In the case of Iraq and Iran in the 1990s, U.S. policymakers confronted them with what amounted to a dictat—the two either remade themselves according to U.S. desires, or the government would simply keep up the sanctions until they did.

Consequences[edit]

As a consequence of the policy, the U.S. had to station large number of troops nearby. Troops were stationed in Saudi Arabia, an area that many in the region regard as "holy soil," which offended many locals and is cited by Osama bin Laden as one reason for his hatred against the United States policies and part of his motivation for the September 11 attacks.

Traditional American policies had been not to engage with troops on the ground in the Middle East, but to stay "over the horizon", ready to move in at short notice. The only time the U.S. had deviated from this policy was during its intervention in the civil war in Lebanon, and that led to the 1983 Beirut barracks bombing.

By the mid-1990s there was considerable dissatisfaction with dual containment, because it made the United States the mortal enemy of two countries that hated each other, and forced Washington to bear the burden of containing both. Pressed by the American Israel Public Affairs Committee and other pro-Israel forces,[19] Clinton toughened up the policy in the spring of 1995 by imposing an economic embargo on Iran. But AIPAC and the others wanted more.[19] The result was the Iran and Libya Sanctions Act of 1996, which imposed sanctions on any foreign company investing more than $40 million to develop petroleum resources in Iran or Libya.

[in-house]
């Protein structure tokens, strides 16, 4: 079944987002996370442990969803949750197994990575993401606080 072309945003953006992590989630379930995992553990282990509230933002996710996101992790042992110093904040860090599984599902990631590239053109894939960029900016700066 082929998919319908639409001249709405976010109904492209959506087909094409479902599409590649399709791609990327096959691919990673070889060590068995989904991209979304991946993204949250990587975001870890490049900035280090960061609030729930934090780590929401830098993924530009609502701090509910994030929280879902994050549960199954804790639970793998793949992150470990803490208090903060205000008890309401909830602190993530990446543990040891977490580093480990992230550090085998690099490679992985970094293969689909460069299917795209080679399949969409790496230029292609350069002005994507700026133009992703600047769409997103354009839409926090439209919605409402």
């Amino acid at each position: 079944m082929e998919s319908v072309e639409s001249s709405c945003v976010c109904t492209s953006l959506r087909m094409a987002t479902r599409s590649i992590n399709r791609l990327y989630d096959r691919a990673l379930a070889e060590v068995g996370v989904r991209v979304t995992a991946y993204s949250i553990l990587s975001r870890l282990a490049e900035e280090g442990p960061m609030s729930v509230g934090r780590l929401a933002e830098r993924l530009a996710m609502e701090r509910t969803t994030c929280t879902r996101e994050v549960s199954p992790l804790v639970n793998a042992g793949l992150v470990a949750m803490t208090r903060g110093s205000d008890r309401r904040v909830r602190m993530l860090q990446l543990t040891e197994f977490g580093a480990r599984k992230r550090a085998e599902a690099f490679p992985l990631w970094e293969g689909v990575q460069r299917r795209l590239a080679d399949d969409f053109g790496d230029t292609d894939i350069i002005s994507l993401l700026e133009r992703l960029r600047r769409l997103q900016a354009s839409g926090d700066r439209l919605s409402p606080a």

The sanctions against Iraq came to be criticized domestically in the United States and in other countries because of the humanitarian toll that they took on civilian Iraqis. A study by the Food and Agriculture Organization in late 1995 estimated that more than half a million Iraqi children had died because of the economic effects of the sanctions.[20]

End[edit]

By the late 1990s, however, neo-conservatives were arguing that dual containment was not enough and that regime change in Iraq was essential. By toppling Saddam and turning Iraq into a vibrant democracy, they argued, the U.S. would trigger a far-reaching process of change throughout the Middle East. The same line of thinking was evident in the 'Clean Break' study the neo-conservatives wrote for Benjamin Netanyahu. Now Iraq is a strong ally of Iran.[19]